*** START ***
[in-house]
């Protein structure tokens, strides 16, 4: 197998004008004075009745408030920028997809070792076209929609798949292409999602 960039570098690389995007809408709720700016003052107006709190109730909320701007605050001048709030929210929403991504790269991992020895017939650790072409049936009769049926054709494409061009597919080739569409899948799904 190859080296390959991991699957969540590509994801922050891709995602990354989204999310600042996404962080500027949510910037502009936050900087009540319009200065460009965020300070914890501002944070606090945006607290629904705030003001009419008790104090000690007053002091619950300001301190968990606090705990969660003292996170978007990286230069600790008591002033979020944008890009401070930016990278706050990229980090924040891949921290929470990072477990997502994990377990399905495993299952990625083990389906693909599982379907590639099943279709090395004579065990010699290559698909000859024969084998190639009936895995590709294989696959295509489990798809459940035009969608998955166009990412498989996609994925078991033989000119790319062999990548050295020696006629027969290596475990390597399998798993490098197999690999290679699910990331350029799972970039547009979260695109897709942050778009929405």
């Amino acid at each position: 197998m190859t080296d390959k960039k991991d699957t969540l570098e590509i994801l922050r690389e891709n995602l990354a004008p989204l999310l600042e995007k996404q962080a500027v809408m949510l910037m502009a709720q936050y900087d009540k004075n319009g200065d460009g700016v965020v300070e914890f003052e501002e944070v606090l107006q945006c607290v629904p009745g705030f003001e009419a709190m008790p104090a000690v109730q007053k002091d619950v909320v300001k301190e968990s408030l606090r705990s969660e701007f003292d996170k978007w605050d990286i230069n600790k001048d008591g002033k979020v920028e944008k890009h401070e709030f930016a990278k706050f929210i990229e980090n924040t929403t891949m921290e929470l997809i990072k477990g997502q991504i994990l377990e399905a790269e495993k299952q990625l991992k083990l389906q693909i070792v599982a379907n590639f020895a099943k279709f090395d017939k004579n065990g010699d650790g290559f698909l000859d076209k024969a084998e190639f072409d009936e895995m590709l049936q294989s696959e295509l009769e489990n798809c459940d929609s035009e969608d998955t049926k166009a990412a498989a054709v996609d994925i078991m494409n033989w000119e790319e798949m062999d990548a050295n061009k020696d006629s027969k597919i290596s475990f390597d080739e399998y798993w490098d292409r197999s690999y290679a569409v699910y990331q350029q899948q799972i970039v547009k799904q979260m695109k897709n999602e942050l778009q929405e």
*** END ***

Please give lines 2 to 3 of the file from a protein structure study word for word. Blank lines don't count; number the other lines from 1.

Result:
């Protein structure tokens, strides 16, 4: 197998004008004075009745408030920028997809070792076209929609798949292409999602 960039570098690389995007809408709720700016003052107006709190109730909320701007605050001048709030929210929403991504790269991992020895017939650790072409049936009769049926054709494409061009597919080739569409899948799904 190859080296390959991991699957969540590509994801922050891709995602990354989204999310600042996404962080500027949510910037502009936050900087009540319009200065460009965020300070914890501002944070606090945006607290629904705030003001009419008790104090000690007053002091619950300001301190968990606090705990969660003292996170978007990286230069600790008591002033979020944008890009401070930016990278706050990229980090924040891949921290929470990072477990997502994990377990399905495993299952990625083990389906693909599982379907590639099943279709090395004579065990010699290559698909000859024969084998190639009936895995590709294989696959295509489990798809459940035009969608998955166009990412498989996609994925078991033989000119790319062999990548050295020696006629027969290596475990390597399998798993490098197999690999290679699910990331350029799972970039547009979260695109897709942050778009929405």
């Amino acid at each position: 197998m190859t080296d390959k960039k991991d699957t969540l570098e590509i994801l922050r690389e891709n995602l990354a004008p989204l999310l600042e995007k996404q962080a500027v809408m949510l910037m502009a709720q936050y900087d009540k004075n319009g200065d460009g700016v965020v300070e914890f003052e501002e944070v606090l107006q945006c607290v629904p009745g705030f003001e009419a709190m008790p104090a000690v109730q007053k002091d619950v909320v300001k301190e968990s408030l606090r705990s969660e701007f003292d996170k978007w605050d990286i230069n600790k001048d008591g002033k979020v920028e944008k890009h401070e709030f930016a990278k706050f929210i990229e980090n924040t929403t891949m921290e929470l997809i990072k477990g997502q991504i994990l377990e399905a790269e495993k299952q990625l991992k083990l389906q693909i070792v599982a379907n590639f020895a099943k279709f090395d017939k004579n065990g010699d650790g290559f698909l000859d076209k024969a084998e190639f072409d009936e895995m590709l049936q294989s696959e295509l009769e489990n798809c459940d929609s035009e969608d998955t049926k166009a990412a498989a054709v996609d994925i078991m494409n033989w000119e790319e798949m062999d990548a050295n061009k020696d006629s027969k597919i290596s475990f390597d080739e399998y798993w490098d292409r197999s690999y290679a569409v699910y990331q350029q899948q799972i970039v547009k799904q979260m695109k897709n999602e942050l778009q929405e």